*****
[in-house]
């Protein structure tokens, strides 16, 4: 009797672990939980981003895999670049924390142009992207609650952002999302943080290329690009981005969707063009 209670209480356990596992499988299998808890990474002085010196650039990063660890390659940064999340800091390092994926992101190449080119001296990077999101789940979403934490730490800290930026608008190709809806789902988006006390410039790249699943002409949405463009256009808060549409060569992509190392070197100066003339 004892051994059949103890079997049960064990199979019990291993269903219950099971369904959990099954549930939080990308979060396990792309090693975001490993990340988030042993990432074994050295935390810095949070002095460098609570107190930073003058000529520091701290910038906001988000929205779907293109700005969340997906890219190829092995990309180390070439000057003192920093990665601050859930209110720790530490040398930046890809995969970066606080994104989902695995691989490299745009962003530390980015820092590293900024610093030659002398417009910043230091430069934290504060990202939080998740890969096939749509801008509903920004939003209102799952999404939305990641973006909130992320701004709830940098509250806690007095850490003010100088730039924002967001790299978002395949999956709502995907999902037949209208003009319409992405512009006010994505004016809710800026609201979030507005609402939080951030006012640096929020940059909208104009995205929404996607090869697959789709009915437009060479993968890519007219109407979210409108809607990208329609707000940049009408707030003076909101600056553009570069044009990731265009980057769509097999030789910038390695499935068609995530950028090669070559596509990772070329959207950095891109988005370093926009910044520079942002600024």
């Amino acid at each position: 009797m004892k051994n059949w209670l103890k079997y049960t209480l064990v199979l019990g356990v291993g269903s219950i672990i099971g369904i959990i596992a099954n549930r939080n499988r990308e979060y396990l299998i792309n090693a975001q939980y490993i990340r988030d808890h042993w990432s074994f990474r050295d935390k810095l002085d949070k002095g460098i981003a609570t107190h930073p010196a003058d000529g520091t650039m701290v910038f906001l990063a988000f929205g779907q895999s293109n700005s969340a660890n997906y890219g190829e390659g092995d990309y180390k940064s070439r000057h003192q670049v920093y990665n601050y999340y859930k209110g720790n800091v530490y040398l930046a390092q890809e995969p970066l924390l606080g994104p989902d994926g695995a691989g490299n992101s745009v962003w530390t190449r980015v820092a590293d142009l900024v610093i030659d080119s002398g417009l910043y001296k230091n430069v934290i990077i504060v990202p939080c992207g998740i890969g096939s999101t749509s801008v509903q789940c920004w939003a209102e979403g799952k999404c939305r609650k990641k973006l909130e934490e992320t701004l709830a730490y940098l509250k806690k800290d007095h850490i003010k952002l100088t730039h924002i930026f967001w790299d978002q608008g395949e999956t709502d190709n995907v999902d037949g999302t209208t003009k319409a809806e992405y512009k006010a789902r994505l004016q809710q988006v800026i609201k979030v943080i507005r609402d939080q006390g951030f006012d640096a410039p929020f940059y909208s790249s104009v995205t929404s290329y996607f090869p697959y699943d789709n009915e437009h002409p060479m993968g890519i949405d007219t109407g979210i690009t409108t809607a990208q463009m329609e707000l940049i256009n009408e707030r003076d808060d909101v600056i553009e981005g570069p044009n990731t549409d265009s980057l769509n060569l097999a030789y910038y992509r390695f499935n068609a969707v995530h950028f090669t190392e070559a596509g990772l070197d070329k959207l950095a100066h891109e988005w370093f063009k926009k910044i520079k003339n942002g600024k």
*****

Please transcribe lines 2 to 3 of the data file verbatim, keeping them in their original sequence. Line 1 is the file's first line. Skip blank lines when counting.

């Protein structure tokens, strides 16, 4: 009797672990939980981003895999670049924390142009992207609650952002999302943080290329690009981005969707063009 209670209480356990596992499988299998808890990474002085010196650039990063660890390659940064999340800091390092994926992101190449080119001296990077999101789940979403934490730490800290930026608008190709809806789902988006006390410039790249699943002409949405463009256009808060549409060569992509190392070197100066003339 004892051994059949103890079997049960064990199979019990291993269903219950099971369904959990099954549930939080990308979060396990792309090693975001490993990340988030042993990432074994050295935390810095949070002095460098609570107190930073003058000529520091701290910038906001988000929205779907293109700005969340997906890219190829092995990309180390070439000057003192920093990665601050859930209110720790530490040398930046890809995969970066606080994104989902695995691989490299745009962003530390980015820092590293900024610093030659002398417009910043230091430069934290504060990202939080998740890969096939749509801008509903920004939003209102799952999404939305990641973006909130992320701004709830940098509250806690007095850490003010100088730039924002967001790299978002395949999956709502995907999902037949209208003009319409992405512009006010994505004016809710800026609201979030507005609402939080951030006012640096929020940059909208104009995205929404996607090869697959789709009915437009060479993968890519007219109407979210409108809607990208329609707000940049009408707030003076909101600056553009570069044009990731265009980057769509097999030789910038390695499935068609995530950028090669070559596509990772070329959207950095891109988005370093926009910044520079942002600024």
């Amino acid at each position: 009797m004892k051994n059949w209670l103890k079997y049960t209480l064990v199979l019990g356990v291993g269903s219950i672990i099971g369904i959990i596992a099954n549930r939080n499988r990308e979060y396990l299998i792309n090693a975001q939980y490993i990340r988030d808890h042993w990432s074994f990474r050295d935390k810095l002085d949070k002095g460098i981003a609570t107190h930073p010196a003058d000529g520091t650039m701290v910038f906001l990063a988000f929205g779907q895999s293109n700005s969340a660890n997906y890219g190829e390659g092995d990309y180390k940064s070439r000057h003192q670049v920093y990665n601050y999340y859930k209110g720790n800091v530490y040398l930046a390092q890809e995969p970066l924390l606080g994104p989902d994926g695995a691989g490299n992101s745009v962003w530390t190449r980015v820092a590293d142009l900024v610093i030659d080119s002398g417009l910043y001296k230091n430069v934290i990077i504060v990202p939080c992207g998740i890969g096939s999101t749509s801008v509903q789940c920004w939003a209102e979403g799952k999404c939305r609650k990641k973006l909130e934490e992320t701004l709830a730490y940098l509250k806690k800290d007095h850490i003010k952002l100088t730039h924002i930026f967001w790299d978002q608008g395949e999956t709502d190709n995907v999902d037949g999302t209208t003009k319409a809806e992405y512009k006010a789902r994505l004016q809710q988006v800026i609201k979030v943080i507005r609402d939080q006390g951030f006012d640096a410039p929020f940059y909208s790249s104009v995205t929404s290329y996607f090869p697959y699943d789709n009915e437009h002409p060479m993968g890519i949405d007219t109407g979210i690009t409108t809607a990208q463009m329609e707000l940049i256009n009408e707030r003076d808060d909101v600056i553009e981005g570069p044009n990731t549409d265009s980057l769509n060569l097999a030789y910038y992509r390695f499935n068609a969707v995530h950028f090669t190392e070559a596509g990772l070197d070329k959207l950095a100066h891109e988005w370093f063009k926009k910044i520079k003339n942002g600024k």